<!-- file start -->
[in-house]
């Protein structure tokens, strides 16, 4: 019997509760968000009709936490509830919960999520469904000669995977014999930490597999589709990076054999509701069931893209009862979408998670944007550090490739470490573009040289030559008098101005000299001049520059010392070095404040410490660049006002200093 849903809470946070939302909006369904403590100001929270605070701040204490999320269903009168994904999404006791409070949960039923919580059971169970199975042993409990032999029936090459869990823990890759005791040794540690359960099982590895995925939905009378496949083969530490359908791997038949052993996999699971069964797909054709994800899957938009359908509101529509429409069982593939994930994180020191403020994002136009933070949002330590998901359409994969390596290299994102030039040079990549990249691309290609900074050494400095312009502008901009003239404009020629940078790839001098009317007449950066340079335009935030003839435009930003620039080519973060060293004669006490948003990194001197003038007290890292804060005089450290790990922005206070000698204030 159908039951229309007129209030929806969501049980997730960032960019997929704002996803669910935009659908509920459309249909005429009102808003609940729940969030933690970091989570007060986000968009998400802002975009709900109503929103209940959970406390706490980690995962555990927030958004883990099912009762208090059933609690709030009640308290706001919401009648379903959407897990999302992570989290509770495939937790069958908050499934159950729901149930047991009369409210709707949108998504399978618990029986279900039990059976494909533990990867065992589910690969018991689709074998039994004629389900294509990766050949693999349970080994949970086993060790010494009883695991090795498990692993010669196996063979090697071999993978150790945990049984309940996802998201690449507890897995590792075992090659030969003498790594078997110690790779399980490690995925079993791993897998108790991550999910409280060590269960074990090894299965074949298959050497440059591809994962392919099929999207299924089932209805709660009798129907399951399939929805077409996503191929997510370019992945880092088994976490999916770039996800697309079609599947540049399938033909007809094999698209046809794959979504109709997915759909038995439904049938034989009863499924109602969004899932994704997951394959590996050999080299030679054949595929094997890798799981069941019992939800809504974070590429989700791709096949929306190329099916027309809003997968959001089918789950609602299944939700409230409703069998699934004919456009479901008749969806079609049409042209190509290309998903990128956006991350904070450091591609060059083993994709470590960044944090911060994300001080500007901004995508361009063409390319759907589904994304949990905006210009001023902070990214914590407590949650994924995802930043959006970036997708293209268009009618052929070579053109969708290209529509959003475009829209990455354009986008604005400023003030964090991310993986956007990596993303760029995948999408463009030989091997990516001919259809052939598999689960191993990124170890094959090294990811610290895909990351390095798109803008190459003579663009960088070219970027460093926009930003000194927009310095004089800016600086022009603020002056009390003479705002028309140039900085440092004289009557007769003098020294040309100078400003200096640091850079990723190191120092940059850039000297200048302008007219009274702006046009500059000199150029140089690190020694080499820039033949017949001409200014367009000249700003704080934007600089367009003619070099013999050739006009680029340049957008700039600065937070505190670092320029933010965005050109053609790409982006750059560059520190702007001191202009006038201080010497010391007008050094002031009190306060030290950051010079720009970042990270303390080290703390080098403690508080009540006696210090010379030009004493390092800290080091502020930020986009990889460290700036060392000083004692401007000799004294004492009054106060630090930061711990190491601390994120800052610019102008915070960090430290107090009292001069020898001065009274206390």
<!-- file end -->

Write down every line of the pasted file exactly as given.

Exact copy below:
[in-house]
């Protein structure tokens, strides 16, 4: 019997509760968000009709936490509830919960999520469904000669995977014999930490597999589709990076054999509701069931893209009862979408998670944007550090490739470490573009040289030559008098101005000299001049520059010392070095404040410490660049006002200093 849903809470946070939302909006369904403590100001929270605070701040204490999320269903009168994904999404006791409070949960039923919580059971169970199975042993409990032999029936090459869990823990890759005791040794540690359960099982590895995925939905009378496949083969530490359908791997038949052993996999699971069964797909054709994800899957938009359908509101529509429409069982593939994930994180020191403020994002136009933070949002330590998901359409994969390596290299994102030039040079990549990249691309290609900074050494400095312009502008901009003239404009020629940078790839001098009317007449950066340079335009935030003839435009930003620039080519973060060293004669006490948003990194001197003038007290890292804060005089450290790990922005206070000698204030 159908039951229309007129209030929806969501049980997730960032960019997929704002996803669910935009659908509920459309249909005429009102808003609940729940969030933690970091989570007060986000968009998400802002975009709900109503929103209940959970406390706490980690995962555990927030958004883990099912009762208090059933609690709030009640308290706001919401009648379903959407897990999302992570989290509770495939937790069958908050499934159950729901149930047991009369409210709707949108998504399978618990029986279900039990059976494909533990990867065992589910690969018991689709074998039994004629389900294509990766050949693999349970080994949970086993060790010494009883695991090795498990692993010669196996063979090697071999993978150790945990049984309940996802998201690449507890897995590792075992090659030969003498790594078997110690790779399980490690995925079993791993897998108790991550999910409280060590269960074990090894299965074949298959050497440059591809994962392919099929999207299924089932209805709660009798129907399951399939929805077409996503191929997510370019992945880092088994976490999916770039996800697309079609599947540049399938033909007809094999698209046809794959979504109709997915759909038995439904049938034989009863499924109602969004899932994704997951394959590996050999080299030679054949595929094997890798799981069941019992939800809504974070590429989700791709096949929306190329099916027309809003997968959001089918789950609602299944939700409230409703069998699934004919456009479901008749969806079609049409042209190509290309998903990128956006991350904070450091591609060059083993994709470590960044944090911060994300001080500007901004995508361009063409390319759907589904994304949990905006210009001023902070990214914590407590949650994924995802930043959006970036997708293209268009009618052929070579053109969708290209529509959003475009829209990455354009986008604005400023003030964090991310993986956007990596993303760029995948999408463009030989091997990516001919259809052939598999689960191993990124170890094959090294990811610290895909990351390095798109803008190459003579663009960088070219970027460093926009930003000194927009310095004089800016600086022009603020002056009390003479705002028309140039900085440092004289009557007769003098020294040309100078400003200096640091850079990723190191120092940059850039000297200048302008007219009274702006046009500059000199150029140089690190020694080499820039033949017949001409200014367009000249700003704080934007600089367009003619070099013999050739006009680029340049957008700039600065937070505190670092320029933010965005050109053609790409982006750059560059520190702007001191202009006038201080010497010391007008050094002031009190306060030290950051010079720009970042990270303390080290703390080098403690508080009540006696210090010379030009004493390092800290080091502020930020986009990889460290700036060392000083004692401007000799004294004492009054106060630090930061711990190491601390994120800052610019102008915070960090430290107090009292001069020898001065009274206390």